A stone inscrip­tion in the his­toric Bal­a­ji or Vish­nu Tem­ple, locat­ed north of Chi­trakut Bal­aghat, still shows that it was com­mis­sioned by the Emper­or him­self. The proof of Aurangze­b’s land grant for famous Hin­du reli­gious sites in Kasi, Varanasi can eas­i­ly be ver­i­fied from the deed records extant at those sites. The same text­book reads :

Dur­ing the fifty year reign of Aurangzeb, not a sin­gle Hin­du was forced to embrace Islam. He did not inter­fere with any Hin­du reli­gious activ­i­ties.“op. cit., p. 138

Alexan­der Hamil­ton, a British his­to­ri­an, toured India towards the end of Aurangze­b’s fifty year reign and observed that every one was free to serve and wor­ship God in his own way.

Now let us deal with Aurangze­b’s impo­si­tion of the jizya tax which had drawn severe crit­i­cism from many Hin­du his­to­ri­ans. It is true that jizya was lift­ed dur­ing the reign of Akbar and Jahangir and that Aurangzeb lat­er rein­stat­ed this. Before I delve into the sub­ject of Aurangze­b’s jizya tax, or tax­ing the non-Mus­lims, it is worth­while to point out that jizya is noth­ing more than a war tax which was col­lect­ed only from able-bod­ied young non-Mus­lim male cit­i­zens liv­ing in a Mus­lim coun­try who did not want to vol­un­teer for the defense of the coun­try. That is, no such tax was col­lect­ed from non-Mus­lims who vol­un­teered to defend the coun­try. This tax was not col­lect­ed from women, and nei­ther from imma­ture males nor from dis­abled or old male cit­i­zens. For pay­ment of such tax­es, it became incum­bent upon the Mus­lim gov­ern­ment to pro­tect the life, prop­er­ty and wealth of its non-Mus­lim cit­i­zens. If for any rea­son the gov­ern­ment failed to pro­tect its cit­i­zens, espe­cial­ly dur­ing a war, the tax­able amount was returned.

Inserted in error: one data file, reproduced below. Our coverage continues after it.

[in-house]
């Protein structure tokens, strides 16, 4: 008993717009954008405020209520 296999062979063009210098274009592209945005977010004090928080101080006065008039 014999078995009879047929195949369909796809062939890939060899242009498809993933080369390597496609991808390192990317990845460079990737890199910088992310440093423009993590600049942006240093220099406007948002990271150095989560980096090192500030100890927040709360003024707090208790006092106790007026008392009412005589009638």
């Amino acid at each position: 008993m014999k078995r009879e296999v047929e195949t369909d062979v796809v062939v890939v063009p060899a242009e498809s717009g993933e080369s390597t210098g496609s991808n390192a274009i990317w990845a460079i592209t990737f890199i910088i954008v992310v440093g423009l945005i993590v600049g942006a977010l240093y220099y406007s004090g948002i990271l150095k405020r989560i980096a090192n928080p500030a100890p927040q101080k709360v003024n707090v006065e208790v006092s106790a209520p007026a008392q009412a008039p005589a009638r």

It should be point­ed out here that the zakaat (2.5% of sav­ings) and ushr (10% of agri­cul­tur­al prod­ucts) were col­lect­ed from all Mus­lims, who owned some wealth (beyond a cer­tain min­i­mum, called nisab). They also paid sadaqah, fitrah and khums. None of these were col­lect­ed from any non-Mus­lim. As a mat­ter of fact, the per capi­ta col­lec­tion from Mus­lims was sev­er­al fold that of non-Mus­lims. Fur­ther to Auranze­b’s cred­it is his abo­li­tion of a lot of tax­es, although this fact is not usu­al­ly men­tioned. In his book Mughal Admin­is­tra­tion, Sir Jadunath Sarkar, fore­most his­to­ri­an on the Mughal dynasty, men­tions that dur­ing Aurangze­b’s reign in pow­er, near­ly six­ty-five types of tax­es were abol­ished, which result­ed in a year­ly rev­enue loss of fifty mil­lion rupees from the state trea­sury. Oth­er his­to­ri­ans stat­ed that when Aurangzeb abol­ished eighty types of tax­es, no one thanked him for his gen­eros­i­ty. But when he imposed only one, and not heavy at all, peo­ple began to show their dis­plea­sure.Vin­di­ca­tion of Aurangzeb